One of the problems with a novel coronavirus (apart from its breath-stealing, death-dealing, energy-depleting, joy-defeating tendencies) is that it is so novel.
As people, as pastors, we are learning as we go, mapping unchartered territory through careful and tentative exploration. Sometimes we may have to backtrack, based on new evidence, like a wayfinder who discovers the brink of a cliff before her. It would, after all, be foolish to plunge onward merely for the sake of consistency of direction and pace. Other times, we might find a clearing, a place to pause for a moment and catch our breath.
In the days of Elisha the prophet (specifically, the days of 2 Kings 5), an army commander named Naaman came from Aram to consult for a cure for his leprosy. He went first to the king of Israel, but the king was no physician, nor a scientist, nor yet a magician. He had even forgotten how to prophesy, and he was afraid. Elisha sent him a quick reminder: There is help at hand. Send Naaman to me.
Naaman accepted the diversion, but he arrived as though still on a state visit, with horses, chariots, and an attitude, outside Elisha’s house. Elisha sent out a message for Naaman to go and wash himself in the Jordan. Naaman was offended both by the message and its means: he was sure that Elisha should come and personally lay hands upon him. But Elisha kept his social distance, and stuck to his advice: Wash [your hands frequently] seven times, and see what good it does you.
There are so many lessons that we could tease out of this little story of disease, helplessness, helpfulness, haughtiness, humility, and healing:
The political leader could not heal Naaman without the help of the expert, Elisha;
Naaman’s status as a rich man and a fighter was no match for the disease that gripped him, although it did give him unequalled access to all sorts of amenities and avenues to explore;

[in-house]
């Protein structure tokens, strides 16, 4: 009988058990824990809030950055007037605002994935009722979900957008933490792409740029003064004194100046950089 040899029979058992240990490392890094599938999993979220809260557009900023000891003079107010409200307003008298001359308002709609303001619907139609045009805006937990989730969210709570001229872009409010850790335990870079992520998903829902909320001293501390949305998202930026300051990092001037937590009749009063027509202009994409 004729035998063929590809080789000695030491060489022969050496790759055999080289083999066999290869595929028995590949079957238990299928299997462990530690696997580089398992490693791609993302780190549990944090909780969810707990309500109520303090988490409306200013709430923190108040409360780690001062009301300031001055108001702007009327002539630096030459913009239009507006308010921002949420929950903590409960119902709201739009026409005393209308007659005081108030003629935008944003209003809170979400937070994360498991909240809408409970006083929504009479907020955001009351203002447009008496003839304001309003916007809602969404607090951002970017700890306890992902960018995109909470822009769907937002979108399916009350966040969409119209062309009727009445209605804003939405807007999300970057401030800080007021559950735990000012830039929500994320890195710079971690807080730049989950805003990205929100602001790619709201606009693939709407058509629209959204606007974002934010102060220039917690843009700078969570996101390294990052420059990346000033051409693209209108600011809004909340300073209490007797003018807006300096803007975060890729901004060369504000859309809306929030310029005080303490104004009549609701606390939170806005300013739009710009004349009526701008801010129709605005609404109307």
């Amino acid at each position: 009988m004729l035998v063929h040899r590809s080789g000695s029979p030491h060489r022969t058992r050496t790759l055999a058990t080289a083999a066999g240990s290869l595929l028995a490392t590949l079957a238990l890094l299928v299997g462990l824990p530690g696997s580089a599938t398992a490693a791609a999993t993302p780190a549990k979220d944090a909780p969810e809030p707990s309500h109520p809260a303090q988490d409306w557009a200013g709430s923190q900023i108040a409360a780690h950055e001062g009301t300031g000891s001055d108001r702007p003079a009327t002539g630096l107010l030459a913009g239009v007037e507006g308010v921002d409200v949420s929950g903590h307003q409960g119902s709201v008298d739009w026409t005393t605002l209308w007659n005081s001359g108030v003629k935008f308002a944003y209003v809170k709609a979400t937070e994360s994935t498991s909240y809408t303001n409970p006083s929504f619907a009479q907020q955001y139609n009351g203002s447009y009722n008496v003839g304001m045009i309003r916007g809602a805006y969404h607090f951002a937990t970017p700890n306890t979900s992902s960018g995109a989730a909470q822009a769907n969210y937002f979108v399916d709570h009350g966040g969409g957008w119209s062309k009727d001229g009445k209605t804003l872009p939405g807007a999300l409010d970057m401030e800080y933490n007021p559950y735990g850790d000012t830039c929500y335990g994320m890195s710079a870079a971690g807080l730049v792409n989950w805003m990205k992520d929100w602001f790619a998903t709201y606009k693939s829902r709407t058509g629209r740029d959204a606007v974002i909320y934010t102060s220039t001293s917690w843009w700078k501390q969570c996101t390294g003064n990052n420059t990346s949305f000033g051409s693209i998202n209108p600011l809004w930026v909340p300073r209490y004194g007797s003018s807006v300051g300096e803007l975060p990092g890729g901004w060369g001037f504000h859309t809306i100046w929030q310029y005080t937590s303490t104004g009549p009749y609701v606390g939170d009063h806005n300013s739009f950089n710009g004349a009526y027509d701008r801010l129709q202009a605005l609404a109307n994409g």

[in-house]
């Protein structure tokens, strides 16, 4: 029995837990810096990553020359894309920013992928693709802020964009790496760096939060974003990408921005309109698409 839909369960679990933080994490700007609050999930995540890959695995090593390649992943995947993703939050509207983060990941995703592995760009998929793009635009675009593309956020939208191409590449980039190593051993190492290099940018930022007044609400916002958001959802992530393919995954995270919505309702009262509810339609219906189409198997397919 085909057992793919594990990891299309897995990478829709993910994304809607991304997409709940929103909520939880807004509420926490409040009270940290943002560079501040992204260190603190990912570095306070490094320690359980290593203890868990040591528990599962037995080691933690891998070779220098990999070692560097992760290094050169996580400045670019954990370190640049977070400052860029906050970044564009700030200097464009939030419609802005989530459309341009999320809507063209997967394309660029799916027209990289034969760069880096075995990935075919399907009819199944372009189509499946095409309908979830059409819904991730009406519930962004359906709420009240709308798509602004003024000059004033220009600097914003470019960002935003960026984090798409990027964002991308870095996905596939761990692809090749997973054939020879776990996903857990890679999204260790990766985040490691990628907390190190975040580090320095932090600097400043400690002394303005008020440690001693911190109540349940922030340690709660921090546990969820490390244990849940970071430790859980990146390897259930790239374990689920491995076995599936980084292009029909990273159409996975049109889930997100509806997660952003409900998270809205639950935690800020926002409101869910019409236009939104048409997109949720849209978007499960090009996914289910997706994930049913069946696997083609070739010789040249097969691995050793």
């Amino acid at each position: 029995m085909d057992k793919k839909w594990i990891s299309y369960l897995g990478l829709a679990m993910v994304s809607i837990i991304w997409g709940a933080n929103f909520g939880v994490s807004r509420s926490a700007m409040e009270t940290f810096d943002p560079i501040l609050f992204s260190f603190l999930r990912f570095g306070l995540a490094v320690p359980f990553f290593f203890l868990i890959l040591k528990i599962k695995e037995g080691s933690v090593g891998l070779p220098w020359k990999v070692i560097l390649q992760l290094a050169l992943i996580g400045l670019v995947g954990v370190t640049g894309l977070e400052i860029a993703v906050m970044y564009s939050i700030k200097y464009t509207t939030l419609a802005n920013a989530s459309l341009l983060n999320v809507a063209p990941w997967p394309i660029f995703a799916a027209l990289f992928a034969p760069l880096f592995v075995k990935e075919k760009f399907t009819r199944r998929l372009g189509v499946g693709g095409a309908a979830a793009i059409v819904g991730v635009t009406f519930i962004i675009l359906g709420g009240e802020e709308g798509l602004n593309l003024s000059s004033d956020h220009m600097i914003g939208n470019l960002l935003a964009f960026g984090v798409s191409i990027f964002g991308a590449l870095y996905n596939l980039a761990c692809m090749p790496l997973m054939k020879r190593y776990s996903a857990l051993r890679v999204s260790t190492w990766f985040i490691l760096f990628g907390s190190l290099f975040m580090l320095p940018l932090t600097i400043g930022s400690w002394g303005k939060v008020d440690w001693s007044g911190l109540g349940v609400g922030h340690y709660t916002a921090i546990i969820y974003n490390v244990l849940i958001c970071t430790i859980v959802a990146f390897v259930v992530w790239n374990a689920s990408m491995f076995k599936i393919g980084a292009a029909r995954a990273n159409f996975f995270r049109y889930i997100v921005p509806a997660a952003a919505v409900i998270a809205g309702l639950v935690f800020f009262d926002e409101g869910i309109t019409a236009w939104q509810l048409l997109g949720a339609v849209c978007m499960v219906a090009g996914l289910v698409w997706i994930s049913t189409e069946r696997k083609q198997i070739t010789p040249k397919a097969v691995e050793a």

Elisha would not be bullied nor awed into breaking his own rules of self-distancing, nor alter his advice in the face of Naaman’s indignant anger;
Naaman’s submission to the good advice of his servants, who urged him to turn aside to the Jordan, to follow the expert advice of Elisha, because really, what could it hurt? was what saved him in the end.
In the course of it all, Naaman found God.
As people and as pastors, we may find ourselves exploring novel circumstances, relying on epidemiologists and other prophets to help guide us, quietly sympathizing with some political leaders who are rending their clothes, saying, “Am I God, to give death or life?”, trying to avoid the brash and bullying rashness of leaders like Naaman, and hoping for their humble conversion, trying not to fall off cliffs.
While the intervention of kings made a political football out of the army commander’s illness, the faithful Elisha kept his mind on his ministry, which was to demonstrate to the world that God’s power is present, God’s mercy is manifest, and that keeping to one’s house, advocating for frequent (hand) washing, donning the mask of humility, and protecting the integrity of one’s position as a prophet and a pastor are potent means to unleashing the change of circumstances for which we all thirst, and hunger, and pray.
The Revd Rosalind C Hughes is the author of A Family Like Mine: Biblical Stories of Love, Loss, and Longing, published by Upper Room Books, and contributor to the RevGalBlogPals book. She blogs at over the water and is a contributing editor at the Episcopal Cafe. In amongst it all, she serves as Rector of the patient and supportive Church of the Epiphany (Episcopal) in Euclid, Ohio.
Featured image: Naaman washes in the Jordan. Author unknown. Public domain. Via wikimedia commons
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